Tom is a big tall man and swung his weight around a bit so he finally came back with word that there was really a truck on the way and that we should wait it out. Many thanks Tom because with all the confusing messages you do not know what is really happening in the desert.

21.30 the sun is now really going down and its getting colder. In the distance we see a spec of cloud as it rushes nearer to us only to find out that is is a ‘local Mongolian’ local with a capital L minding his own business. There is nobody here and we have no idea where he came from or where he went to. He did not stop and asked if he could help though.

22.00 Anty finds a cigar and we smoke one with the sun going down over the Goby Desert.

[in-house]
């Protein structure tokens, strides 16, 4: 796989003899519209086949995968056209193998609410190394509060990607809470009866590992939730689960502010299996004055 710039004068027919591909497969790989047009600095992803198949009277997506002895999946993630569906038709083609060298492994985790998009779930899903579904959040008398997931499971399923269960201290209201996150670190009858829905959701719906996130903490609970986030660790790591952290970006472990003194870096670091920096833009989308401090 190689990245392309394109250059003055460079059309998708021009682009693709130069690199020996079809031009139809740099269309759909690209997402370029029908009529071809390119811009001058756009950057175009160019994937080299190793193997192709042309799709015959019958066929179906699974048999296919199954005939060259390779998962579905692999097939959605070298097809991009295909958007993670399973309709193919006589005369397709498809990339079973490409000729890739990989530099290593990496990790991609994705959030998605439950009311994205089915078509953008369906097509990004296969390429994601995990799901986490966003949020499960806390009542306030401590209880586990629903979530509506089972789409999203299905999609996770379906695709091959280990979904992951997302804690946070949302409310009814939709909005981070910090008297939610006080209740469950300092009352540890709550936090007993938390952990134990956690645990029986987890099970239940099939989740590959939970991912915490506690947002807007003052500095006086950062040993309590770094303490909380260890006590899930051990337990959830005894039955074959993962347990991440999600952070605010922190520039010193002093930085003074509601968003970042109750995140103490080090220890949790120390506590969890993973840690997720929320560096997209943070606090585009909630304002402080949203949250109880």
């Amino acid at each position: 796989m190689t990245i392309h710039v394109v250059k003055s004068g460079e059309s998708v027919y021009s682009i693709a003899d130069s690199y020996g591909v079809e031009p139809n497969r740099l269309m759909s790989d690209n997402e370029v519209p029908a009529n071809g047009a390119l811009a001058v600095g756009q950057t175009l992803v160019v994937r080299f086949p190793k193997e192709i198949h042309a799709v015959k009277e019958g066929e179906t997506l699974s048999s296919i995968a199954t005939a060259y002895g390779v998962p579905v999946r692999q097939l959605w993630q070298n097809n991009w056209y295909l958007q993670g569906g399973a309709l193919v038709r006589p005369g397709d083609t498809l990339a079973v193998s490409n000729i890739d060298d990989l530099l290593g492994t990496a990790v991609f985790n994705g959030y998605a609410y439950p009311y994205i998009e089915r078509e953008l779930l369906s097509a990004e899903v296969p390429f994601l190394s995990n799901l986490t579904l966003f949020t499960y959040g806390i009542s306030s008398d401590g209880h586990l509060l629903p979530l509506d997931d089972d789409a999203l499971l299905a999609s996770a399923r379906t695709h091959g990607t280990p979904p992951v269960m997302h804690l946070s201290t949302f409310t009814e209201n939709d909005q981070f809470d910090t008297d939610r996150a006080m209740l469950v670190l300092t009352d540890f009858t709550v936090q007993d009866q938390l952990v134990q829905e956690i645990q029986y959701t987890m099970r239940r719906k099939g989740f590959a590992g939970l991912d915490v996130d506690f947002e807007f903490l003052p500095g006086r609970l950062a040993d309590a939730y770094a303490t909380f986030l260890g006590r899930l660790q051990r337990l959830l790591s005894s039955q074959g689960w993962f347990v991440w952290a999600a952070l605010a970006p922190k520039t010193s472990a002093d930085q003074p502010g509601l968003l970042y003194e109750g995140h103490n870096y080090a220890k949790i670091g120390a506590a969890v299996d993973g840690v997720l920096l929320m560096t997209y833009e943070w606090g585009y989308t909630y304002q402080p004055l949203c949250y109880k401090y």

22.50 It is pitch dark and we sit in the car and just when we think nobody is coming a set of lights and a cloud dust rushes up the hill.

A very old flatbed truck stops a tiny Mongolian with a cap jumps out with a piece of paper with some handwritten coordinates and and points at the number on the piece of paper, the number being 94.

It was almost as if millions of cars were stranded in the desert at night and he had to make sure he was picking up the right one..

Even if it had not been our car number we would have said yes. Within 5 minutes the cars was on this little truck and the driver and his young co-driver motioned that we should get in our car. They took off to Ulaan Baatar and for the next ten and a half hours we sat there shaking about and trying to sleep in our tiny cramped Mercedes cockpit. We naively though we would be 50 km on desert tracks and the rest of the 270 or so km on tarmac.